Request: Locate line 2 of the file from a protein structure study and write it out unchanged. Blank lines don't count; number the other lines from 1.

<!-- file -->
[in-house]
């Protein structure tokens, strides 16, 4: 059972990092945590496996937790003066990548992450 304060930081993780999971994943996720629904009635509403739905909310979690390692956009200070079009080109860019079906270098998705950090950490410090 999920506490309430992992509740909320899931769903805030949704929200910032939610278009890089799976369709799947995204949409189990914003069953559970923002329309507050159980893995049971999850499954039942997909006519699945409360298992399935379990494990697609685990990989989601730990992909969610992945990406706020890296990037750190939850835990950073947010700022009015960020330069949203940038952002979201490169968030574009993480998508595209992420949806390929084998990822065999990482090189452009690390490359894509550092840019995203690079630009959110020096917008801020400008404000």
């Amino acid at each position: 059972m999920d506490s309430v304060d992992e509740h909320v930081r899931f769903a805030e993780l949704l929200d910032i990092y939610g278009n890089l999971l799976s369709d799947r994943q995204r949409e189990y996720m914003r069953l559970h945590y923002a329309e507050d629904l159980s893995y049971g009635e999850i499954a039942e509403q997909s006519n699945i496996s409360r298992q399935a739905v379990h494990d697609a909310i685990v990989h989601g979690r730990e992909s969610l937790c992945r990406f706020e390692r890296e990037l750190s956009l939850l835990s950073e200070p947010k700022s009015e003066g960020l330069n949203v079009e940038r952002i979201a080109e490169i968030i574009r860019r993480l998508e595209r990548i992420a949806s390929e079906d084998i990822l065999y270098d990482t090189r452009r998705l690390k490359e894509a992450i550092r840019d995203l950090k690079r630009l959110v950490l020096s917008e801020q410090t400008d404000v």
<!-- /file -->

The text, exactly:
């Protein structure tokens, strides 16, 4: 059972990092945590496996937790003066990548992450 304060930081993780999971994943996720629904009635509403739905909310979690390692956009200070079009080109860019079906270098998705950090950490410090 999920506490309430992992509740909320899931769903805030949704929200910032939610278009890089799976369709799947995204949409189990914003069953559970923002329309507050159980893995049971999850499954039942997909006519699945409360298992399935379990494990697609685990990989989601730990992909969610992945990406706020890296990037750190939850835990950073947010700022009015960020330069949203940038952002979201490169968030574009993480998508595209992420949806390929084998990822065999990482090189452009690390490359894509550092840019995203690079630009959110020096917008801020400008404000």